 Sheep and Goat Pox. Overview  Organism  Economic Impact  Epidemiology  Transmission...

Click here to load reader

  • date post

    18-Dec-2015
  • Category

    Documents

  • view

    224
  • download

    1

Embed Size (px)

Transcript of  Sheep and Goat Pox. Overview  Organism  Economic Impact  Epidemiology  Transmission...

  • Slide 1
  • Sheep and Goat Pox
  • Slide 2
  • Overview Organism Economic Impact Epidemiology Transmission Clinical Signs Diagnosis and Treatment Prevention and Control Actions to Take
  • Slide 3
  • The Organism
  • Slide 4
  • Sheep and Goat Pox Family Poxviridae Genus Capripoxvirus Sheep pox and goat pox viruses distinct But hard to differentiate Recombination can occur One serotype, multiple strains Prolonged survival in environment
  • Slide 5
  • Importance
  • Slide 6
  • Economic Impact Presence of disease can limit: Trade Export Import of new breeds Development of intensive livestock production
  • Slide 7
  • Epidemiology
  • Slide 8
  • History and Geographic Distribution 1879: Goat pox Norway 2nd Century AD: Sheep pox Central and North Africa Central Asia The Middle East Portions of India
  • Slide 9
  • Morbidity/Mortality Mortality up to 50% in fully susceptible flock Mortality up to 100% in young animals Symptoms severe in Stressed animals Animals with concurrent infections Nave animals
  • Slide 10
  • Morbidity/Mortality European sheep breeds highly susceptible Subclinical cases No chronic carriers Only sheep and goats affected Not seen in wild ungulates
  • Slide 11
  • Transmission
  • Slide 12
  • Animal Transmission Close contact Inhalation of aerosols Abraded skin Fomites Insects (mechanical) Infectious virus present in all secretions, excretions, and scabs
  • Slide 13
  • Animals and Sheep and Goat Pox
  • Slide 14
  • Clinical Signs Incubation period: 4 to 21 days Fever Conjunctivitis Depression, anorexia Dyspnea, nasal or ocular discharge Secondary bacterial infections are common
  • Slide 15
  • Clinical Signs Papules forming into hard scabs Lesions may cover body or be restricted to axilla, perineum and groin, ears, or tail Death may occur at any stage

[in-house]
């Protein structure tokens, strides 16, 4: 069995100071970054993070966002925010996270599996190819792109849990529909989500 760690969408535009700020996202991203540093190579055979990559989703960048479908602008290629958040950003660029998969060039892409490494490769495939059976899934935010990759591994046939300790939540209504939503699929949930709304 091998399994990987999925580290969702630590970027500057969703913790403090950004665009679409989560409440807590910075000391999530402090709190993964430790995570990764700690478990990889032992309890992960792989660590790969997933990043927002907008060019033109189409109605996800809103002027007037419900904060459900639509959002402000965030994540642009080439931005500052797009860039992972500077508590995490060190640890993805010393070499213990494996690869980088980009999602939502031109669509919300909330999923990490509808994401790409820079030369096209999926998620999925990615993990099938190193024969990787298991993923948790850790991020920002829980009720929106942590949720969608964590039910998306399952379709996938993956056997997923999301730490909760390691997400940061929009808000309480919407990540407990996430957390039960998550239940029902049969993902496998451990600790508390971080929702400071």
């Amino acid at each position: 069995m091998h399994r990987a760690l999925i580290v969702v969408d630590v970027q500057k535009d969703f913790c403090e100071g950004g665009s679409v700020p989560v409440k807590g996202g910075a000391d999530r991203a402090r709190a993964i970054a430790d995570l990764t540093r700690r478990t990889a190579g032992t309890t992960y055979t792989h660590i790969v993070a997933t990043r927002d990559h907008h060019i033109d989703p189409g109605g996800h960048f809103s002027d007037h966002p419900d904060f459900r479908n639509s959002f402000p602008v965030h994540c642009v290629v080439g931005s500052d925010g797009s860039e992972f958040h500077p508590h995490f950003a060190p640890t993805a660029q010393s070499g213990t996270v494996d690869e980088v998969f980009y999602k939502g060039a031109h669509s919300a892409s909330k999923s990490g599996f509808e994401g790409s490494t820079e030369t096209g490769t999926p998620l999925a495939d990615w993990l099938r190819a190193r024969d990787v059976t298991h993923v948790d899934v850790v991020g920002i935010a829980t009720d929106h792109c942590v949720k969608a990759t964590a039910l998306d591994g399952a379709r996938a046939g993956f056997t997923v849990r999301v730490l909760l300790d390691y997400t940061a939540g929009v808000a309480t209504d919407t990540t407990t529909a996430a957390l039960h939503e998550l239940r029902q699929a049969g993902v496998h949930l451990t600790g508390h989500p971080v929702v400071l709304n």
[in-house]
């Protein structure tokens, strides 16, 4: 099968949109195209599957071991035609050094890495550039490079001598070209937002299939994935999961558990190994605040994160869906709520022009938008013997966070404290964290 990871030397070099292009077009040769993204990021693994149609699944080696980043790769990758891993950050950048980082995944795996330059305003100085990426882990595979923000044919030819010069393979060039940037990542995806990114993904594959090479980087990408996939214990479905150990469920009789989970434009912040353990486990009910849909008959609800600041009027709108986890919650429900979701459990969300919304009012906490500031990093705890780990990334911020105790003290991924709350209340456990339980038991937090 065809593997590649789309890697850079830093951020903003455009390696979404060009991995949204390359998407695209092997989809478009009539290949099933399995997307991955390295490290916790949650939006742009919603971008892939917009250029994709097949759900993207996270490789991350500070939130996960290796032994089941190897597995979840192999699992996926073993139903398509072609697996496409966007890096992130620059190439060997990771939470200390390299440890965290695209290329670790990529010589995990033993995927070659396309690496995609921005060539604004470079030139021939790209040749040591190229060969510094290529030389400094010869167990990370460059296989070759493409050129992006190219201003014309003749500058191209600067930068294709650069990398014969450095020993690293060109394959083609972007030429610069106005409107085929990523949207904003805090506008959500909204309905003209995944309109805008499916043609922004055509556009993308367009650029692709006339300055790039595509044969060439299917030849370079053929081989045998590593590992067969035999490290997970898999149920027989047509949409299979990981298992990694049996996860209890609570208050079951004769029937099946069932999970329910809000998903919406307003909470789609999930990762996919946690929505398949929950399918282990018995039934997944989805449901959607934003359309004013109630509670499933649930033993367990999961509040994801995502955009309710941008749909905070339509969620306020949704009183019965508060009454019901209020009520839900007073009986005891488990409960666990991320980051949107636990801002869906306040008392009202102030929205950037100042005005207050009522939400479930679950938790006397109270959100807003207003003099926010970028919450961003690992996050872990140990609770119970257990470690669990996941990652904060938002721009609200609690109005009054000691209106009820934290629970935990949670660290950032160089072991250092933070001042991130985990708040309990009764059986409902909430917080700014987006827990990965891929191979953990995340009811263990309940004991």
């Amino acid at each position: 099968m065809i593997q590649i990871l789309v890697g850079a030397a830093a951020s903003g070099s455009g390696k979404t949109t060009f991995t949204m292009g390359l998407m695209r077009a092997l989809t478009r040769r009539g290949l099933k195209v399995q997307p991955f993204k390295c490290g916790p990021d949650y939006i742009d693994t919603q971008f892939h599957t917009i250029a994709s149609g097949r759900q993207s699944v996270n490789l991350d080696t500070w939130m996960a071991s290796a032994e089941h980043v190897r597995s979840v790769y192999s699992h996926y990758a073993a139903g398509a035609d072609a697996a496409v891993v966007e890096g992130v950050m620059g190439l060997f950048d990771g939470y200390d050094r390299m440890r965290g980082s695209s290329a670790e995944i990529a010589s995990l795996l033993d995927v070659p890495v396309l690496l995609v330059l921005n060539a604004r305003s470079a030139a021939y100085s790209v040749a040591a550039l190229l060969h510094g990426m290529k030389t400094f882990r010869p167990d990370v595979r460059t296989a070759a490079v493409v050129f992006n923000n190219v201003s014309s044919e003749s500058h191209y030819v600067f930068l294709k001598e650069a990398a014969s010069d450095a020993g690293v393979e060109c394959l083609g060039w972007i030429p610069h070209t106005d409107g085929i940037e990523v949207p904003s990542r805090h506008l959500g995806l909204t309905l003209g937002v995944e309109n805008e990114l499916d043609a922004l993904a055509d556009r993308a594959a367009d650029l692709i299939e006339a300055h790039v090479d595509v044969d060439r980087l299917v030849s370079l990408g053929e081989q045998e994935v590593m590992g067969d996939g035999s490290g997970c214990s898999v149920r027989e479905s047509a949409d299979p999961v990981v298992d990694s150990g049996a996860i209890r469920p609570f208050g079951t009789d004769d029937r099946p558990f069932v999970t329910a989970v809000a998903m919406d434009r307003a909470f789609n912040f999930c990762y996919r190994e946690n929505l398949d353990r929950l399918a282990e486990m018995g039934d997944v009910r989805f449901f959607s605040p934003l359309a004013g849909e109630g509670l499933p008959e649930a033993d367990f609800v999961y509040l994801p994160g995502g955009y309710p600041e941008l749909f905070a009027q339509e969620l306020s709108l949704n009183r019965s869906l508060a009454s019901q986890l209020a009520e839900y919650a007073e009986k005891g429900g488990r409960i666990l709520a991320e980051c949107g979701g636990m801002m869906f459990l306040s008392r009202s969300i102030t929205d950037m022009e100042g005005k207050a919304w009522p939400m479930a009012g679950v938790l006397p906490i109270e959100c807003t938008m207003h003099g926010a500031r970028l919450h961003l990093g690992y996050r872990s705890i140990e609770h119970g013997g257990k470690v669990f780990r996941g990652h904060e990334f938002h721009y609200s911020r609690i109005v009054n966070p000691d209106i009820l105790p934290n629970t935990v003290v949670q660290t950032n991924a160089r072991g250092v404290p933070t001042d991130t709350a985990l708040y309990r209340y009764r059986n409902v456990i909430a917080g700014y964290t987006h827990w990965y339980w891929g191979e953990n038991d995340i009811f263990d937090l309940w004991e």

• Slide 16
  • Post Mortem Lesions Skin macules, papules Papules may extend into the musculature Mucous membranes necrotic or ulcerated Nodules in lungs Up to 5cm diameter Swollen lymph nodes
  • Slide 17
  • Differential Diagnosis Contagious exthyma Bluetongue Mycotic dermatitis Sheep scab Mange Photsensitization Peste des petits ruminants Parasitic pneumonia Caseous lymphadenitis Insect bites
  • Slide 18
  • Sampling Before collecting or sending any samples, the proper authorities should be contacted Samples should only be sent under secure conditions and to authorized laboratories to prevent the spread of the disease
  • Slide 19
  • Diagnosis Clinical Suspect in animals with characteristic skin lesions, fever, and lymphadenitis Laboratory Virus isolation, electron microscopy PCR Viral antigen detection (AGID, ELISA) Serology Characteristic histopathologic lesions
  • Slide 20
  • Treatment Antibiotics for secondary infection Good nursing care
  • Slide 21
  • Public Health Significance No conclusive evidence of infection in humans Anecdotal reports of sheep or goat pox lesions in humans in India and Sweden Not verified by virus isolation
  • Slide 22
  • Prevention and Control
  • Slide 23
  • Recommended Actions IMMEDIATELY notify authorities Federal Area Veterinarian in Charge (AVIC) http://www.aphis.usda.gov/animal_health/area_offices/ State State veterinarian http://www.usaha.org/StateAnimalHealthOfficials.pdf Quarantine
  • Slide 24
  • Prevention Non-endemic areas Infected animals, fomites, and animal products may introduce disease Keep free with import restrictions
  • Slide 25
  • Control and Eradication Endemic areas Vaccinate Outbreak in endemic area, small scale Quarantine, slaughter infected and exposed, clean and disinfect Ring vaccination Outbreak in endemic area, large scale Massive vaccination Movement restrictions
  • Slide 26
  • Control and Eradication Outbreak in non-endemic area Quarantine, slaughter infected and exposed, clean and disinfect Ring vaccination No carrier state Isolate infected herds and sick animals for at least 45 days after recovery
  • Slide 27
  • Disinfection Sodium hypochlorite Phenol 2% for 15 minutes Detergents Virus can survive For 3 months in wool For 6 months in the environment For many years in dried scabs
  • Slide 28
  • Vaccination Vaccination can provide effective control in endemic areas Killed vaccines do not provide long lasting immunity Attenuated virus vaccines give immunity up to 2 years